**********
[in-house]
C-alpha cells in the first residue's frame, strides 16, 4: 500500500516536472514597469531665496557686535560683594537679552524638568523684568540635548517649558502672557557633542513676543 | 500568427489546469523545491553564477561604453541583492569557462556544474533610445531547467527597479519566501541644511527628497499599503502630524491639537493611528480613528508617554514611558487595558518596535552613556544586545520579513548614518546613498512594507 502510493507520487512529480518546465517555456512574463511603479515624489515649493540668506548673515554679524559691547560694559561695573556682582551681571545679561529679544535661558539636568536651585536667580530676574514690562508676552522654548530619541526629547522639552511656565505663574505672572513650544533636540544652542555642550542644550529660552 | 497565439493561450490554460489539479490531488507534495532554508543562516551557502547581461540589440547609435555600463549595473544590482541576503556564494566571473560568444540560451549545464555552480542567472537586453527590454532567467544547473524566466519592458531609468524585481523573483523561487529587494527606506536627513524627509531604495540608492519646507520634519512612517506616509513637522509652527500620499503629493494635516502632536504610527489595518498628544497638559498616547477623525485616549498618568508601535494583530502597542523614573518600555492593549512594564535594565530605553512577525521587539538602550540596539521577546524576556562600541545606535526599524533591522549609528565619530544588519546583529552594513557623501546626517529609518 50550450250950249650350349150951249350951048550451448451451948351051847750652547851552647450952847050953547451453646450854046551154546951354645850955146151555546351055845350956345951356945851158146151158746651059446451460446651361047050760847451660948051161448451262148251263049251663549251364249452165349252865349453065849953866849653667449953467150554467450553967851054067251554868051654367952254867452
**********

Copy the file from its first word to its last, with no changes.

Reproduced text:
[in-house]
C-alpha cells in the first residue's frame, strides 16, 4: 500500500516536472514597469531665496557686535560683594537679552524638568523684568540635548517649558502672557557633542513676543 | 500568427489546469523545491553564477561604453541583492569557462556544474533610445531547467527597479519566501541644511527628497499599503502630524491639537493611528480613528508617554514611558487595558518596535552613556544586545520579513548614518546613498512594507 502510493507520487512529480518546465517555456512574463511603479515624489515649493540668506548673515554679524559691547560694559561695573556682582551681571545679561529679544535661558539636568536651585536667580530676574514690562508676552522654548530619541526629547522639552511656565505663574505672572513650544533636540544652542555642550542644550529660552 | 497565439493561450490554460489539479490531488507534495532554508543562516551557502547581461540589440547609435555600463549595473544590482541576503556564494566571473560568444540560451549545464555552480542567472537586453527590454532567467544547473524566466519592458531609468524585481523573483523561487529587494527606506536627513524627509531604495540608492519646507520634519512612517506616509513637522509652527500620499503629493494635516502632536504610527489595518498628544497638559498616547477623525485616549498618568508601535494583530502597542523614573518600555492593549512594564535594565530605553512577525521587539538602550540596539521577546524576556562600541545606535526599524533591522549609528565619530544588519546583529552594513557623501546626517529609518 50550450250950249650350349150951249350951048550451448451451948351051847750652547851552647450952847050953547451453646450854046551154546951354645850955146151555546351055845350956345951356945851158146151158746651059446451460446651361047050760847451660948051161448451262148251263049251663549251364249452165349252865349453065849953866849653667449953467150554467450553967851054067251554868051654367952254867452